On July 1, 1928, the world motor tonnage, building, exceeded that of steam tonnage by about thirty-five per cent. That this rate is being continued is indicated by a special London dispatch to the New York Journal of Commerce, under date of August 14, which states:
A feature of the new business is the number of motorships which are to be built on the Clyde, for it is significant that of the orders placed there during the last week or so, all are for motorships, and none are for steamers.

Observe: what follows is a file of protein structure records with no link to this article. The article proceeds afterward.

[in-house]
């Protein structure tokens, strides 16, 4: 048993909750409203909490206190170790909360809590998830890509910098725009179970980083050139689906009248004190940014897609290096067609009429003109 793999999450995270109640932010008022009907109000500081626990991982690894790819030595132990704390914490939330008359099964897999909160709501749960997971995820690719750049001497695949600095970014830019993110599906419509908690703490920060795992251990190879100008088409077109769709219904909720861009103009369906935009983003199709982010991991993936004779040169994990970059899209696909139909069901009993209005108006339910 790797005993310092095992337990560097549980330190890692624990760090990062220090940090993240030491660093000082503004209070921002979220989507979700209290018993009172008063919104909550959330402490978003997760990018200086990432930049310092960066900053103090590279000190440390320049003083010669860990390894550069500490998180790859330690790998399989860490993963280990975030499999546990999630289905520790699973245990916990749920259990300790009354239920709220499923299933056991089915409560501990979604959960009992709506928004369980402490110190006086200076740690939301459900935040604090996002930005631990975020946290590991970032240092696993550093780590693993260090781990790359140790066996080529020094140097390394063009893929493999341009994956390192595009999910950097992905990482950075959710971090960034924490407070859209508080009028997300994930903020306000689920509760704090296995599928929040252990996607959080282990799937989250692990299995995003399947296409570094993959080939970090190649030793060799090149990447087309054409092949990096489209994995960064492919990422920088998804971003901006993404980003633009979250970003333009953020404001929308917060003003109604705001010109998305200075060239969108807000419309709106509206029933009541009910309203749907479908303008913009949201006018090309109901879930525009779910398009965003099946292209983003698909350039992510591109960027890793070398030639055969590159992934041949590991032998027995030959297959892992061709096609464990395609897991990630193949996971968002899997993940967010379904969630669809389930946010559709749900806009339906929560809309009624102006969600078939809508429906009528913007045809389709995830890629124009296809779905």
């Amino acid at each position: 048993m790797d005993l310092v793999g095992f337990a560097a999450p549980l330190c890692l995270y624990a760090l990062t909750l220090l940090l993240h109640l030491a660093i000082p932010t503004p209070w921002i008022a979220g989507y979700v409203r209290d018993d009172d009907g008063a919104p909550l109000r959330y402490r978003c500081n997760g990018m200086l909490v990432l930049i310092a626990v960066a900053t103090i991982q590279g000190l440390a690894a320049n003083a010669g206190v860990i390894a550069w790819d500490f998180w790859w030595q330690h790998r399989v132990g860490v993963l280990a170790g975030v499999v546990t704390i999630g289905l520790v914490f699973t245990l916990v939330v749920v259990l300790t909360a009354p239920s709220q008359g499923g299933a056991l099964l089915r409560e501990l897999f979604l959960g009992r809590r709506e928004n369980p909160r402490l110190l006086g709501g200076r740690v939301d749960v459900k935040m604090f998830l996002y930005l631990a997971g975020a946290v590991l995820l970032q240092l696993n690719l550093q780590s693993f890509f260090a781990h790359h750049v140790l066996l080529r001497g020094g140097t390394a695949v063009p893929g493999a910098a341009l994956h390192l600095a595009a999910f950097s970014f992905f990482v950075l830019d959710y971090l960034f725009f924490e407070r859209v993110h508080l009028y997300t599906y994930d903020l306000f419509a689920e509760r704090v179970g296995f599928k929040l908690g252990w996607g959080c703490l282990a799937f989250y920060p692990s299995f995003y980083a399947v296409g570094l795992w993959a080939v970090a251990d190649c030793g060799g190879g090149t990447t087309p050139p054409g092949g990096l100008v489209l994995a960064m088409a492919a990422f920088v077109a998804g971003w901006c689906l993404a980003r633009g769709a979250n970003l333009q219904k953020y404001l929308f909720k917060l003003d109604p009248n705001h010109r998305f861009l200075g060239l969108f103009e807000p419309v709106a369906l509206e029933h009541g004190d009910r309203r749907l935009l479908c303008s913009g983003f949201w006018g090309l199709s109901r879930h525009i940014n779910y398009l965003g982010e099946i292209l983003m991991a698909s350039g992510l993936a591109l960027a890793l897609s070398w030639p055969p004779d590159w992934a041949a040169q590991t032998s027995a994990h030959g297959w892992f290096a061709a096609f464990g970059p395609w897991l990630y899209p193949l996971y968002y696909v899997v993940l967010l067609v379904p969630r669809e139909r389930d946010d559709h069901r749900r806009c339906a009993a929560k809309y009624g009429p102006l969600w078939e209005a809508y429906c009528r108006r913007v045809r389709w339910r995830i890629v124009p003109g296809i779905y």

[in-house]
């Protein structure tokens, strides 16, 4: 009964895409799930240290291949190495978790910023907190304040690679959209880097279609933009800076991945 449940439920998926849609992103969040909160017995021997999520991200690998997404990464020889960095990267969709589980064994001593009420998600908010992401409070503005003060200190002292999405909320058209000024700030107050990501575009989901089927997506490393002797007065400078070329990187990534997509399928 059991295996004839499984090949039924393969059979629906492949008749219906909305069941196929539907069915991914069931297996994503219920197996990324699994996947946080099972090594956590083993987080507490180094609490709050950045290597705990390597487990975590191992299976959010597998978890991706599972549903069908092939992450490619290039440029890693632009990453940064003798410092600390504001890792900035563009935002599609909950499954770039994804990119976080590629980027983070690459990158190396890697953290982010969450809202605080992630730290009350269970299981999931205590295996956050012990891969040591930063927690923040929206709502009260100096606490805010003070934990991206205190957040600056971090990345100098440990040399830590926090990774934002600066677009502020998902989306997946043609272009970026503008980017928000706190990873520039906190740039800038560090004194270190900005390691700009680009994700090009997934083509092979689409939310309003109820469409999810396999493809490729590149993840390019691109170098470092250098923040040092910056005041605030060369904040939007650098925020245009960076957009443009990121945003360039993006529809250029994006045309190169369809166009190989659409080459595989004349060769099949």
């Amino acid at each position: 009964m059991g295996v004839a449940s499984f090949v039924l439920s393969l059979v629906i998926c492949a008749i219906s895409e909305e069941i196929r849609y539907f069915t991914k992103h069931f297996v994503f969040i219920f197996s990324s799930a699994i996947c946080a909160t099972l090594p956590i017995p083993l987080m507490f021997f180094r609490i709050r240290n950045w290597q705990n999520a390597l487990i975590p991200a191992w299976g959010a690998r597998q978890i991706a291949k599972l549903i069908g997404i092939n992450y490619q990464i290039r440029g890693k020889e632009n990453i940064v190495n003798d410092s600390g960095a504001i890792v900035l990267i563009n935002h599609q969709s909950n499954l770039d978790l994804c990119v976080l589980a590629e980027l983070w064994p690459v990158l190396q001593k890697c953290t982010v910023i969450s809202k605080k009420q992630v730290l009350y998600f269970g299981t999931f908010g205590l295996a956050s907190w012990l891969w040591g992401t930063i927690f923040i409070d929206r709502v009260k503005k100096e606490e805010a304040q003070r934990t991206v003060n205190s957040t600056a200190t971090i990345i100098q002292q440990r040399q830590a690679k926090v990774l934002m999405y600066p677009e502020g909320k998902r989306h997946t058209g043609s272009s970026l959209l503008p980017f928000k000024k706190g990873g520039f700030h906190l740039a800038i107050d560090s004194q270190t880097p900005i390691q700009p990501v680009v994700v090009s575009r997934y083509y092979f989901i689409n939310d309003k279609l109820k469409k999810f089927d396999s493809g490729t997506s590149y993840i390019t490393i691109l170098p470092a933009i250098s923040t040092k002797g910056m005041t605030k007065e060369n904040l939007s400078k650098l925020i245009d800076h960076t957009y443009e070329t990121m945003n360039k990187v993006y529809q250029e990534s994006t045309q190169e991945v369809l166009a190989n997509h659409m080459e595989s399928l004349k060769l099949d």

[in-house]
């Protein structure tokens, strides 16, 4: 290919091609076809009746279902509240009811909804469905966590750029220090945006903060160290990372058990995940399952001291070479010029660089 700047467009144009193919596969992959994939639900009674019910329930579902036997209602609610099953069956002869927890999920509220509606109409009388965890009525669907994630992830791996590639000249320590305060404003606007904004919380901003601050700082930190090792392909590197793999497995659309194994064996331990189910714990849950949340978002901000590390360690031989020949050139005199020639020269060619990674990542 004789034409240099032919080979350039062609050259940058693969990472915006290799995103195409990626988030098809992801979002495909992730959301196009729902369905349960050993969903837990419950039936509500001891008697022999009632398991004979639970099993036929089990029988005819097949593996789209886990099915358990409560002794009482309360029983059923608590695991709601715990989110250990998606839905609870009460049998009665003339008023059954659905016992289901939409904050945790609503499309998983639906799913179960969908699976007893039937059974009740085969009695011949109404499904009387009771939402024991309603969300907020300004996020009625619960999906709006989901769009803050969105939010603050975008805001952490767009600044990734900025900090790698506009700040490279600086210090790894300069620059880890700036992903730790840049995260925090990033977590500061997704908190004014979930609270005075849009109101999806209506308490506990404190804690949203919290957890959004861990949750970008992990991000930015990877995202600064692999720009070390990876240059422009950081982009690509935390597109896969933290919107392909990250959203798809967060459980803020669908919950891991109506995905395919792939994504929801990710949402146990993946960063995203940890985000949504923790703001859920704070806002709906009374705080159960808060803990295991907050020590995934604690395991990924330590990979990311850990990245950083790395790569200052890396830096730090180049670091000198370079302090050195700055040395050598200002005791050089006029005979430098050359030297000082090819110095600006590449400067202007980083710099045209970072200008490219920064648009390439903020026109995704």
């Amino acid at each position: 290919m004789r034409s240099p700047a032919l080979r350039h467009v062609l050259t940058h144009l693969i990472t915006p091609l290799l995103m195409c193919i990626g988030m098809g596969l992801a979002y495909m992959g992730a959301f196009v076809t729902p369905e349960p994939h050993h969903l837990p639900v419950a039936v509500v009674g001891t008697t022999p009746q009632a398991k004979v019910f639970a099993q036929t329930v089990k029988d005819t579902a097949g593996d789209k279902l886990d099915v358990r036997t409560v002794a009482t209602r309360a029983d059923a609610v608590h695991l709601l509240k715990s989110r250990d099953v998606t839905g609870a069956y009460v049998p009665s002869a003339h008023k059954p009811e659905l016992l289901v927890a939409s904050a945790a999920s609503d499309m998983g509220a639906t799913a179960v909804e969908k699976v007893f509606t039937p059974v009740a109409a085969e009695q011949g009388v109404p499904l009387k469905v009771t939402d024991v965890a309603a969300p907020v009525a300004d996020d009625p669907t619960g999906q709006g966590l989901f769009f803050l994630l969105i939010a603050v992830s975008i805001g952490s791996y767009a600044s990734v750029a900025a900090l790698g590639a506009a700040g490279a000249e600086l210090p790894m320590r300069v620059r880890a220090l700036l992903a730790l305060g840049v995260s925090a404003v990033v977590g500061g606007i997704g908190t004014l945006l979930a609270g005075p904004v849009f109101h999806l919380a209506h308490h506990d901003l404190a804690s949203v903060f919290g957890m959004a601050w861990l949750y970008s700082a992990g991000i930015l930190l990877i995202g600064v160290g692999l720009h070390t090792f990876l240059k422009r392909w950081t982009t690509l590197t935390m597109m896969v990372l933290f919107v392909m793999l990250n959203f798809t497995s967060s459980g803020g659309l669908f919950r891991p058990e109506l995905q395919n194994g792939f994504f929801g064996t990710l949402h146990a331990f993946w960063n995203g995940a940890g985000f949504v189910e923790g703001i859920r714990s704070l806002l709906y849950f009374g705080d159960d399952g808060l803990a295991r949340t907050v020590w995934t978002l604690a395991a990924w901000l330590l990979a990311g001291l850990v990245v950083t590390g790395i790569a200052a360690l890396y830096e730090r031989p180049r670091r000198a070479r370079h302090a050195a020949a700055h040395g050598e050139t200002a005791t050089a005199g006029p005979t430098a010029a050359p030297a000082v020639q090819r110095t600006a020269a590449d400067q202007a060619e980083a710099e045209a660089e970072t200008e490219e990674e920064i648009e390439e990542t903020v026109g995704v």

To this may be added the following from the Engineer of June 22, 1928, in regard to the new 26,000-ton White Star liner. It is stated:
There are grounds for believing that she will be propelled by internal combustion engines, but on this point nothing definite has been announced. In this connection, it may be noted that all the vessels now under construction at Queens Island, aggregating over 140,000 tons of shipping, and including a 26,000-ton White Star liner, a 20,000-ton Union Castle liner, and four 15,000-ton Nelson liners, are to be driven by internal combustion engines.